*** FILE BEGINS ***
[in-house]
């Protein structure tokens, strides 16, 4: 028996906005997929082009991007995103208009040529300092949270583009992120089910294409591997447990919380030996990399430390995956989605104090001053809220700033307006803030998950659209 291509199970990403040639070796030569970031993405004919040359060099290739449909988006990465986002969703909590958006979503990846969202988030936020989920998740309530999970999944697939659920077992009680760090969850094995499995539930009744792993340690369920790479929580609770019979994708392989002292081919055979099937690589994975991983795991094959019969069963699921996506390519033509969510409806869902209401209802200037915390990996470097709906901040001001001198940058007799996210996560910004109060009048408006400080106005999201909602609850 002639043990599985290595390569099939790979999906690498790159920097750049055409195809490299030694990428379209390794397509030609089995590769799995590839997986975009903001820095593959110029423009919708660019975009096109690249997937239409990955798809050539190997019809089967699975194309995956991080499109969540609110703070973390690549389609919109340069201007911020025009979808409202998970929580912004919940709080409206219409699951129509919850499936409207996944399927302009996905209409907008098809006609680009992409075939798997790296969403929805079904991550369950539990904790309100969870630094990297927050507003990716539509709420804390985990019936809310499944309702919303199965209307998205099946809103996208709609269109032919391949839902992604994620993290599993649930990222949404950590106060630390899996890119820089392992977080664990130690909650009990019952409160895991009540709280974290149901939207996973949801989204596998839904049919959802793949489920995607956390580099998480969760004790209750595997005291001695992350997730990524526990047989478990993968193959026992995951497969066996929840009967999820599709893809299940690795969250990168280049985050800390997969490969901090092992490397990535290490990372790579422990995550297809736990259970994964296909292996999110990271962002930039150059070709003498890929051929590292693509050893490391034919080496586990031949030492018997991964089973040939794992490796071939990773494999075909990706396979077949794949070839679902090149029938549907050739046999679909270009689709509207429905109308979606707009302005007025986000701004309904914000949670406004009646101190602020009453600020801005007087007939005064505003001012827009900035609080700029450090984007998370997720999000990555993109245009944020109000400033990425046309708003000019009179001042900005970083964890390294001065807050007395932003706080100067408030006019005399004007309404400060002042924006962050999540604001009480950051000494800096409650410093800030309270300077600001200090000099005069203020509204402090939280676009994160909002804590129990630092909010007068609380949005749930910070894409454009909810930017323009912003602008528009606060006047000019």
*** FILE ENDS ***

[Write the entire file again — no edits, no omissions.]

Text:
[in-house]
């Protein structure tokens, strides 16, 4: 028996906005997929082009991007995103208009040529300092949270583009992120089910294409591997447990919380030996990399430390995956989605104090001053809220700033307006803030998950659209 291509199970990403040639070796030569970031993405004919040359060099290739449909988006990465986002969703909590958006979503990846969202988030936020989920998740309530999970999944697939659920077992009680760090969850094995499995539930009744792993340690369920790479929580609770019979994708392989002292081919055979099937690589994975991983795991094959019969069963699921996506390519033509969510409806869902209401209802200037915390990996470097709906901040001001001198940058007799996210996560910004109060009048408006400080106005999201909602609850 002639043990599985290595390569099939790979999906690498790159920097750049055409195809490299030694990428379209390794397509030609089995590769799995590839997986975009903001820095593959110029423009919708660019975009096109690249997937239409990955798809050539190997019809089967699975194309995956991080499109969540609110703070973390690549389609919109340069201007911020025009979808409202998970929580912004919940709080409206219409699951129509919850499936409207996944399927302009996905209409907008098809006609680009992409075939798997790296969403929805079904991550369950539990904790309100969870630094990297927050507003990716539509709420804390985990019936809310499944309702919303199965209307998205099946809103996208709609269109032919391949839902992604994620993290599993649930990222949404950590106060630390899996890119820089392992977080664990130690909650009990019952409160895991009540709280974290149901939207996973949801989204596998839904049919959802793949489920995607956390580099998480969760004790209750595997005291001695992350997730990524526990047989478990993968193959026992995951497969066996929840009967999820599709893809299940690795969250990168280049985050800390997969490969901090092992490397990535290490990372790579422990995550297809736990259970994964296909292996999110990271962002930039150059070709003498890929051929590292693509050893490391034919080496586990031949030492018997991964089973040939794992490796071939990773494999075909990706396979077949794949070839679902090149029938549907050739046999679909270009689709509207429905109308979606707009302005007025986000701004309904914000949670406004009646101190602020009453600020801005007087007939005064505003001012827009900035609080700029450090984007998370997720999000990555993109245009944020109000400033990425046309708003000019009179001042900005970083964890390294001065807050007395932003706080100067408030006019005399004007309404400060002042924006962050999540604001009480950051000494800096409650410093800030309270300077600001200090000099005069203020509204402090939280676009994160909002804590129990630092909010007068609380949005749930910070894409454009909810930017323009912003602008528009606060006047000019």